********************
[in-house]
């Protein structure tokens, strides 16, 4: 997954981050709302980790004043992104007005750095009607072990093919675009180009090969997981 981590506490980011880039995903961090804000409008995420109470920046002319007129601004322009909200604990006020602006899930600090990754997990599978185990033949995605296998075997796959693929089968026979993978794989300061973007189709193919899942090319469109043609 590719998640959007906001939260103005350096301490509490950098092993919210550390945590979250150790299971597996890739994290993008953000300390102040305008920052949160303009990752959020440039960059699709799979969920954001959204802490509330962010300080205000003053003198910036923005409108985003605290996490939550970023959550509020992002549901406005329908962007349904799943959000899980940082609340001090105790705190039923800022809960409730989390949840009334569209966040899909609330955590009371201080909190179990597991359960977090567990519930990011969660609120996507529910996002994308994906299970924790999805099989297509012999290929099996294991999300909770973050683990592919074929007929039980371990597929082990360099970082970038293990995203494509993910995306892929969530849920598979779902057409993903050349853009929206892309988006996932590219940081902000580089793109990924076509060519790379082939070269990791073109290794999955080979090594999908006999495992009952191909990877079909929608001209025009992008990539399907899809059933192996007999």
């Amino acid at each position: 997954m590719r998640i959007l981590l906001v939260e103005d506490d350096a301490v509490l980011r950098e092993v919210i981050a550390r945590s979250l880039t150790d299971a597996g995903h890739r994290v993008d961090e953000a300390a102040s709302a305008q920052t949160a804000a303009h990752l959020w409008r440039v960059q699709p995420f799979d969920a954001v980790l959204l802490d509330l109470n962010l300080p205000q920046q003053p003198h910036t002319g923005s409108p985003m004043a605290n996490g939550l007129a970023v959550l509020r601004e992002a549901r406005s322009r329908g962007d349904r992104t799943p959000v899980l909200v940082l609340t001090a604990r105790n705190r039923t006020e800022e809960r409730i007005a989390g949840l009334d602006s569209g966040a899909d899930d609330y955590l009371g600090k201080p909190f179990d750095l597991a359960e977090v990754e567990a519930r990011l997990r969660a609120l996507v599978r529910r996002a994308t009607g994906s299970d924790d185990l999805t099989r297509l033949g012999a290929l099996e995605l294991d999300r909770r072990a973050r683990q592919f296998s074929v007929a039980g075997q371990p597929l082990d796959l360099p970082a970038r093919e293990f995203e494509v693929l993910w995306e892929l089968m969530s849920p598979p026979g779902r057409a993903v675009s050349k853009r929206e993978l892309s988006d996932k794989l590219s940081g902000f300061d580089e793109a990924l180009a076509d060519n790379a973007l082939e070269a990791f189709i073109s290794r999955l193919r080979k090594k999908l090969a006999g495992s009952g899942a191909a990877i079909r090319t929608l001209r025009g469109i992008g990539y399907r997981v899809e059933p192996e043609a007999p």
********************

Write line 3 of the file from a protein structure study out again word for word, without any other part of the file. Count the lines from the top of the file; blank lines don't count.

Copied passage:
């Amino acid at each position: 997954m590719r998640i959007l981590l906001v939260e103005d506490d350096a301490v509490l980011r950098e092993v919210i981050a550390r945590s979250l880039t150790d299971a597996g995903h890739r994290v993008d961090e953000a300390a102040s709302a305008q920052t949160a804000a303009h990752l959020w409008r440039v960059q699709p995420f799979d969920a954001v980790l959204l802490d509330l109470n962010l300080p205000q920046q003053p003198h910036t002319g923005s409108p985003m004043a605290n996490g939550l007129a970023v959550l509020r601004e992002a549901r406005s322009r329908g962007d349904r992104t799943p959000v899980l909200v940082l609340t001090a604990r105790n705190r039923t006020e800022e809960r409730i007005a989390g949840l009334d602006s569209g966040a899909d899930d609330y955590l009371g600090k201080p909190f179990d750095l597991a359960e977090v990754e567990a519930r990011l997990r969660a609120l996507v599978r529910r996002a994308t009607g994906s299970d924790d185990l999805t099989r297509l033949g012999a290929l099996e995605l294991d999300r909770r072990a973050r683990q592919f296998s074929v007929a039980g075997q371990p597929l082990d796959l360099p970082a970038r093919e293990f995203e494509v693929l993910w995306e892929l089968m969530s849920p598979p026979g779902r057409a993903v675009s050349k853009r929206e993978l892309s988006d996932k794989l590219s940081g902000f300061d580089e793109a990924l180009a076509d060519n790379a973007l082939e070269a990791f189709i073109s290794r999955l193919r080979k090594k999908l090969a006999g495992s009952g899942a191909a990877i079909r090319t929608l001209r025009g469109i992008g990539y399907r997981v899809e059933p192996e043609a007999p």